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LongText Report for: Tietge_2001_Hum.Gene.Ther_12_279

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Wolman disease is a lethal lysosomal storage disease due to deficiency of lysosomal acid lipase (LAL). Wolman disease is characterized by pronounced hepatic involvement while neurological symptoms are uncommon, making Wolman disease an attractive candidate for liver-directed gene therapy. This study was performed to test the effects of gene replacement in fibroblasts lacking LAL, using a recombinant adenovirus encoding the human LAL cDNA (AdhLAL). Human fibroblasts from a Wolman disease patient were infected with AdhLAL and showed a dose-dependent increase in LAL protein and activity up to 5-fold above levels in control fibroblasts. Furthermore, 72 hr after infection with AdhLAL there was a dose-dependent correction of the severe lipid storage phenotype of Wolman disease fibroblasts. Electron microscopy confirmed significant correction of the lysosomal lipid storage in AdhLAL-infected Wolman disease fibroblasts at the ultrastructural level. Intravenous injection of AdhLAL into wild-type mice resulted in a 13.5-fold increase in hepatic LAL activity, and overexpression of LAL was not associated with toxic side effects. These data demonstrate high-level lysosomal expression of recombinant LAL in vitro and in vivo and show the feasibility of gene therapeutic strategies for the treatment of Wolman disease.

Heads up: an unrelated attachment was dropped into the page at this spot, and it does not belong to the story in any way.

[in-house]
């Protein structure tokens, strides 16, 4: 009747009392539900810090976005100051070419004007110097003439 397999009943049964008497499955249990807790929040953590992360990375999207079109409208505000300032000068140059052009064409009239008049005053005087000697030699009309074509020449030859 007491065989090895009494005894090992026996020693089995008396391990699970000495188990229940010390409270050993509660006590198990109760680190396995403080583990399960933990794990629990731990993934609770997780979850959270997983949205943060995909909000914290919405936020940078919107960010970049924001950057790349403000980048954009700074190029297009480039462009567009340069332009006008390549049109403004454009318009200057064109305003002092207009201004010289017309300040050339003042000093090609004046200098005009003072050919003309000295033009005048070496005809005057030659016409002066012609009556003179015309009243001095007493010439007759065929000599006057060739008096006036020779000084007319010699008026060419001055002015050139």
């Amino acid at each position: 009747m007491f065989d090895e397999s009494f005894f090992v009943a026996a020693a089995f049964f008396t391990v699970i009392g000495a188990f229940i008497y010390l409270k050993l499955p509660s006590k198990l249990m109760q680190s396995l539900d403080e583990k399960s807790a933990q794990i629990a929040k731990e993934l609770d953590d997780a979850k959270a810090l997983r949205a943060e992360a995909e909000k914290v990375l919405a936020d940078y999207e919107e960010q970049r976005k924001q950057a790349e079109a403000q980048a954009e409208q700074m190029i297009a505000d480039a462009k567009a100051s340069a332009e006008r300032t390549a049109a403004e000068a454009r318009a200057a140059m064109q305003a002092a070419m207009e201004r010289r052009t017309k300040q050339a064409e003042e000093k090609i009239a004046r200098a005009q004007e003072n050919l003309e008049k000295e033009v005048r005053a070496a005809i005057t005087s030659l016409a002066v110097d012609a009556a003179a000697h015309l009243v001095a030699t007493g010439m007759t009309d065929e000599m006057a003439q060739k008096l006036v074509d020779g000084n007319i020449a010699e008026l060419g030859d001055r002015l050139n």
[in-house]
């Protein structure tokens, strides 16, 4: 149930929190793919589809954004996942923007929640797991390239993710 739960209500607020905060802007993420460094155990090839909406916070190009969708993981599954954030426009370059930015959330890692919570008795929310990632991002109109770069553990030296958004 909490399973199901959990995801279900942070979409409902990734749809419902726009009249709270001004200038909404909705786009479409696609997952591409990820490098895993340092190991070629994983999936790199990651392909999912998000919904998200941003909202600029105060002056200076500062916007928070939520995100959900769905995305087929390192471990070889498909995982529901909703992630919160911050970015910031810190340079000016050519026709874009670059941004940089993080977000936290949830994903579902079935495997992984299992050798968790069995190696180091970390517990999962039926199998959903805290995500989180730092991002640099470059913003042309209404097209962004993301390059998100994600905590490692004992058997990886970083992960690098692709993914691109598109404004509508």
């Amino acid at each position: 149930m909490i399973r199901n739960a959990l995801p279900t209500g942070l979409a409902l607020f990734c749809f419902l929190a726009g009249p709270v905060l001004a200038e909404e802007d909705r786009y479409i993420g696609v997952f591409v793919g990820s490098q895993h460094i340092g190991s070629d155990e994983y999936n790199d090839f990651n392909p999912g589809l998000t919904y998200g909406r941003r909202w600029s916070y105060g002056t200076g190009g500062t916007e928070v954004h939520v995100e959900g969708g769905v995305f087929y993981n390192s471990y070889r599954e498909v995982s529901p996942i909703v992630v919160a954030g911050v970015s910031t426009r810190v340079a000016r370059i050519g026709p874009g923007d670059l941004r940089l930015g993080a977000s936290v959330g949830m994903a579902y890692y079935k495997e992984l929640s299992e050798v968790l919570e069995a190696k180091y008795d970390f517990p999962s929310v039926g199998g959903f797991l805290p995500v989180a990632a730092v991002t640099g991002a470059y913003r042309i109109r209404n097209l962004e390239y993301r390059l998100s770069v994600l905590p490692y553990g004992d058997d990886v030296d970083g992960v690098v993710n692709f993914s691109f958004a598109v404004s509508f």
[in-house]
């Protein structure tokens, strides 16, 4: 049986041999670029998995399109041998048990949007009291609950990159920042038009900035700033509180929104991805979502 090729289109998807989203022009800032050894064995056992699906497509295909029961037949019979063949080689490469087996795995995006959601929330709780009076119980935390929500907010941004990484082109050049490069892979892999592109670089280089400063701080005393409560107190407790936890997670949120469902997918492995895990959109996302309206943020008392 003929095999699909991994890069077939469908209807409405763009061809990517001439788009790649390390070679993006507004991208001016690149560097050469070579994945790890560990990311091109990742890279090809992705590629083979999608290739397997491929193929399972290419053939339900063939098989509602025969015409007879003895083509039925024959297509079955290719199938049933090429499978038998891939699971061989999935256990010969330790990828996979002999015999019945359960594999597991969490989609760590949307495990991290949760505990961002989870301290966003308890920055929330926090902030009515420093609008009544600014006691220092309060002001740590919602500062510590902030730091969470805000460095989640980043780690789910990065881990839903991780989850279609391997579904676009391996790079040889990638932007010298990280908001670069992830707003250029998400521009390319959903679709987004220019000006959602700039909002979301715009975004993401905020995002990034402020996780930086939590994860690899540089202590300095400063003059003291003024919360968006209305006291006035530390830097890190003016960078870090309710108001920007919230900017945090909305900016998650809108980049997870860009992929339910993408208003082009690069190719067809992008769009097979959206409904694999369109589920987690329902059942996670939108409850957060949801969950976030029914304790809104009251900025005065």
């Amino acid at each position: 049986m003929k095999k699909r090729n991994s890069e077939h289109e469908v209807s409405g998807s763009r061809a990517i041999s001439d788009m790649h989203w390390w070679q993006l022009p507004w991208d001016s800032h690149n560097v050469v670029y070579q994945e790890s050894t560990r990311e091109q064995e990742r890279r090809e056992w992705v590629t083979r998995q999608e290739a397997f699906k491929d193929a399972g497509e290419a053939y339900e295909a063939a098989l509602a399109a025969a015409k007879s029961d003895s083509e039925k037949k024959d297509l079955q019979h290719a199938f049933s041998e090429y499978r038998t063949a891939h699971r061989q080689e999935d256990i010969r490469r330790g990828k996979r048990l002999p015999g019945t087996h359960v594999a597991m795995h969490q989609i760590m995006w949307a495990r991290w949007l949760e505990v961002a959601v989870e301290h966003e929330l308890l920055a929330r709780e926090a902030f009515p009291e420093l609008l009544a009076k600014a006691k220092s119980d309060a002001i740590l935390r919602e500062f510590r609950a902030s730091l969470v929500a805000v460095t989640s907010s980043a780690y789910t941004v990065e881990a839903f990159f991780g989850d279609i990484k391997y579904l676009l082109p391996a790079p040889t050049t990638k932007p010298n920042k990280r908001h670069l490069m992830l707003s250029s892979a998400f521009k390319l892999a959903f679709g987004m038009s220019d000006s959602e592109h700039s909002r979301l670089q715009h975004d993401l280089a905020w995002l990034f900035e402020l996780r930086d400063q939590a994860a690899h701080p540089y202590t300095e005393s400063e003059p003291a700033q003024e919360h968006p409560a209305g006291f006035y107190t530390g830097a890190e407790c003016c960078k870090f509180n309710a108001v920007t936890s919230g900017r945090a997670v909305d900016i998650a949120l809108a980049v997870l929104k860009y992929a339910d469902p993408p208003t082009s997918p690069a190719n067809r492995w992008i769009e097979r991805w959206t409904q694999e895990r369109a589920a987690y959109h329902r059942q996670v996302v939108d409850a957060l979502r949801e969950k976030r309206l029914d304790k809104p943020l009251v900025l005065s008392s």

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Mail to: Nicolas Lenfant, Thierry Hotelier, Yves Bourne, Pascale Marchot and Arnaud Chatonnet.
Please cite: Lenfant 2013 Nucleic.Acids.Res. or Marchot Chatonnet 2012 Prot.Pept Lett.
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